APEC 2017: The leaders’ sideshow

Trade deals are expected to dominate talks at the Vietnam-based summit, yet expectations for major announcements are low.

U.S. President Barack Obama and fellow heads of state pose for a family photo during the APEC (Asia-Pacific Economic Cooperation) Summit in Lima
Several heads of state posing for a family photo during last year's APEC summit in Lima, Peru [File: Mariana Bazo/Reuters]

The most memorable event at an Asia Pacific Economic Cooperation (APEC) summit is usually the traditional “silly shirt” photo opportunity, when some of the most powerful people on Earth don outfits selected by the host nation and stand together, trying to look comfortable in front of the cameras.

Last year, Peru, the summit’s host, gave each leader a woollen shawl.

When 2017 host Vietnam last held APEC, in 2006, the heads of state were made to wear traditional long gowns known as “ao dai”.

It’s fair to say that the likes of then-US President George W Bush and his Russian counterpart, Vladimir Putin, looked a little stiff.

Putin, who is back in Vietnam this week for APEC 2017 in the central city of Da Nang, and US President Donald Trump may be feeling a little nervous about the hosts’ sartorial selection, and perhaps even hoping that the Vietnamese will follow the lead of the Japanese or Americans who have in the past thrown the fancy dress out and opted for smart casual or business suits.

New faces

Barry Soper, a veteran New Zealand political journalist, once suggested that what APEC really stood for was Ageing Politicians Expecting Cocktails.

What can Trump offer Asia?

But there are some younger leaders in the mix this time, including Jacinda Adern, the 37-year-old new prime minister of New Zealand, and her 45-year-old Canadian counterpart, Justin Trudeau.

However, the reality remains that APEC leaders’ summits very rarely result in anything that will grab headlines around the world – other than the family dress-up.

In fact, some could say that if the presidents and prime ministers stayed away completely, the outcomes would be similar.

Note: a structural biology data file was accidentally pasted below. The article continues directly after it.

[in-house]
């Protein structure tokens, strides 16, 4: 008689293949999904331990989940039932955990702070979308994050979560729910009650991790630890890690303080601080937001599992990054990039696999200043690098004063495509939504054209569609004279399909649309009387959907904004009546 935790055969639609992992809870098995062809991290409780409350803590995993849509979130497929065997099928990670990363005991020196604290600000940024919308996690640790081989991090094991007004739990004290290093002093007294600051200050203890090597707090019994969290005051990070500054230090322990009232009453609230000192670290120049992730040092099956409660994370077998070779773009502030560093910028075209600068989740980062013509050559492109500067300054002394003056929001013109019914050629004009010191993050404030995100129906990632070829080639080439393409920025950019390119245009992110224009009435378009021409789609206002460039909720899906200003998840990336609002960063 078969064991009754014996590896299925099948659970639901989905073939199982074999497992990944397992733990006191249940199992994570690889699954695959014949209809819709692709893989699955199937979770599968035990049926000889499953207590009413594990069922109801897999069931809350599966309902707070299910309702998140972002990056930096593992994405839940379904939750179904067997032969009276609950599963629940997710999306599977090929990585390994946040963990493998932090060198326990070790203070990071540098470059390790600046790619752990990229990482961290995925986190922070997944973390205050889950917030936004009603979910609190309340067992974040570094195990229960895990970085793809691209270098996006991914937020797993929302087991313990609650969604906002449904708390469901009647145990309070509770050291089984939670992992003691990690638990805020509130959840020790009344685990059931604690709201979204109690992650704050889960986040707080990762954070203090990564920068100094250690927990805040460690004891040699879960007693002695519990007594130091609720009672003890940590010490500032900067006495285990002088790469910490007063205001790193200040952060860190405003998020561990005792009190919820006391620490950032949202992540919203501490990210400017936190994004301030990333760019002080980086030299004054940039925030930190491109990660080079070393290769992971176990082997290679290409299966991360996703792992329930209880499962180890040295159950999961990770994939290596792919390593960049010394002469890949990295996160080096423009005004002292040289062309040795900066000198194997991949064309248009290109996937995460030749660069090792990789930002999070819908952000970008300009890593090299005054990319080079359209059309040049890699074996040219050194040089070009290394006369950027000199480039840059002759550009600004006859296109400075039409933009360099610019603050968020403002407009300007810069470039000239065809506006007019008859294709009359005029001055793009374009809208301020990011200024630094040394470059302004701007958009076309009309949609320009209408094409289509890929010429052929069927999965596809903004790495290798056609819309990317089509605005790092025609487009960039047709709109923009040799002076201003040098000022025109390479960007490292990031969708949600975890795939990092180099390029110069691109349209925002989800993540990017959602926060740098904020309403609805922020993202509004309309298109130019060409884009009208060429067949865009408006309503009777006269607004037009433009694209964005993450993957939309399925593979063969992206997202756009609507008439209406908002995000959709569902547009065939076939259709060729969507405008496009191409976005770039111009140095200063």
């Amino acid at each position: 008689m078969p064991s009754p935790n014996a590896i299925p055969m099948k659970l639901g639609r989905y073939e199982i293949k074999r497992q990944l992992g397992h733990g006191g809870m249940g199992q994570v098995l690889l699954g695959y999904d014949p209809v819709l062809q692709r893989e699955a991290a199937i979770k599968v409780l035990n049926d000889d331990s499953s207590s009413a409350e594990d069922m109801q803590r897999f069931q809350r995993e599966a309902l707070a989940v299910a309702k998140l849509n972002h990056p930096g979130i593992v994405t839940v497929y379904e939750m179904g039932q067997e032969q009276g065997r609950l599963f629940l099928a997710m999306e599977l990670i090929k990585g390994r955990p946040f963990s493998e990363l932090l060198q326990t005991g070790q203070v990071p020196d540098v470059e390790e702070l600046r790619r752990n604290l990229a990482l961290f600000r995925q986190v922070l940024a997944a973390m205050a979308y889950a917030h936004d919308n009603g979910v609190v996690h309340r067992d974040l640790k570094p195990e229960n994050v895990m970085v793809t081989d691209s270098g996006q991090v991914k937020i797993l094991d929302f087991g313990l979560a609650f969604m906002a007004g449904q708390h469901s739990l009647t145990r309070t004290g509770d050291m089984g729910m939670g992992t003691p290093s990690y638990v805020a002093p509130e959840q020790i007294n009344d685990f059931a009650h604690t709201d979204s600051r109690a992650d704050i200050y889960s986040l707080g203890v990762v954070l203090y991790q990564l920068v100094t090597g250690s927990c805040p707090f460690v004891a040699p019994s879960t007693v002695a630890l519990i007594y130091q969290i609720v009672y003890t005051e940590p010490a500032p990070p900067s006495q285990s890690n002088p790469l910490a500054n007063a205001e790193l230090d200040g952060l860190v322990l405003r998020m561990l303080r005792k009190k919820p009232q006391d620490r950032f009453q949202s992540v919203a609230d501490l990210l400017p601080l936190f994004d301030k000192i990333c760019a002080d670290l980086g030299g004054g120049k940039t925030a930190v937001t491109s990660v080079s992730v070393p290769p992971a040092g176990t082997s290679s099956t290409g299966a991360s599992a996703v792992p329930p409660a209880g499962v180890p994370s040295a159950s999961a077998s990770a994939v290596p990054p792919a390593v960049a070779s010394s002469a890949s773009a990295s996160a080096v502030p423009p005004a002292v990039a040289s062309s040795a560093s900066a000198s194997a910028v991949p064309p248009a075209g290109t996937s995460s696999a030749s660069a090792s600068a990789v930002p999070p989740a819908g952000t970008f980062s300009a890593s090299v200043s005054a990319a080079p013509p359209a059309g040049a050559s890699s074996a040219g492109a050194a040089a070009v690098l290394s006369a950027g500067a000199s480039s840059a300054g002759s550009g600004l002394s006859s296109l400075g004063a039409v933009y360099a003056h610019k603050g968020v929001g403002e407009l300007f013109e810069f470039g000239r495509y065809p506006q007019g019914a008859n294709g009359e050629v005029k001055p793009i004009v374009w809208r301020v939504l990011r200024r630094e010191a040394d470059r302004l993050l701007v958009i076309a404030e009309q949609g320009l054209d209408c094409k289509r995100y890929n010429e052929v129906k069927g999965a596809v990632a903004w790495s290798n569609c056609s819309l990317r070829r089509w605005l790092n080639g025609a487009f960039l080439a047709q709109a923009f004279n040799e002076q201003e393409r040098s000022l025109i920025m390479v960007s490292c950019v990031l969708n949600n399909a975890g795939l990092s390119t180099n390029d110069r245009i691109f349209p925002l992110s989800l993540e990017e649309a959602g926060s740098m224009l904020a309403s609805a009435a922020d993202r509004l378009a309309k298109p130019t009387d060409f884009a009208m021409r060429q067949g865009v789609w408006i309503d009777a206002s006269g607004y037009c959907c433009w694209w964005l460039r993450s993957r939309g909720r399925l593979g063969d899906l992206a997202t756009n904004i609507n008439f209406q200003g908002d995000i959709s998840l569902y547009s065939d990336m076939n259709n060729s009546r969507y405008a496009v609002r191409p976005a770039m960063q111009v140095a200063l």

If any deals or agreements are reached between governments or business leaders, they are usually hammered out by officials, such as trade representatives, well before the leaders arrive at APEC, which is usually for the summit’s two final days. 

Will this year be different?

When it comes to news coming out APEC, this year could be different because of the presence of the human headline that is Trump – even if it is purely for entertainment value as the world watches and listens for what he might say or post on Twitter.


APEC will be dominated by talks around trade deals like the Trans-Pacific Partnership (TPP) – and Trump’s stance on multi-lateral agreements is well documented: he doesn’t like them. So, the other nations are forging ahead without the US.

But, of course, they cannot afford to ignore the world’s largest economy, so instead may play for time, hoping that either Trump has a change of mind, or there is a change of leadership in the US.

According to one senior official who has been involved in TPP negotiations, not everyone in the US government is on the same page as Trump when it comes to trade, with the message being whispered discreetly by some negotiators in Washington on the subject of multi-lateral deals is, “don’t give up on us, we’ll be back”.

With strong encouragement by Vietnam, which would dearly love to have a signed document to mark a successful APEC, the remaining 11 TPP nations will probably come to some sort of broad agreement while in Da Nang.

However, there are signs that it could be far from the final deal as some members push for changes to what is a complex, multi-layered pact that goes way beyond the simple buying and selling of goods and services.

There is also a danger is that, if it’s left too long, there is a greater chance of circumstances in some member countries changing, therefore putting their membership at risk.

Then again, a change in the US could be good for the TPP.

Source: Al Jazeera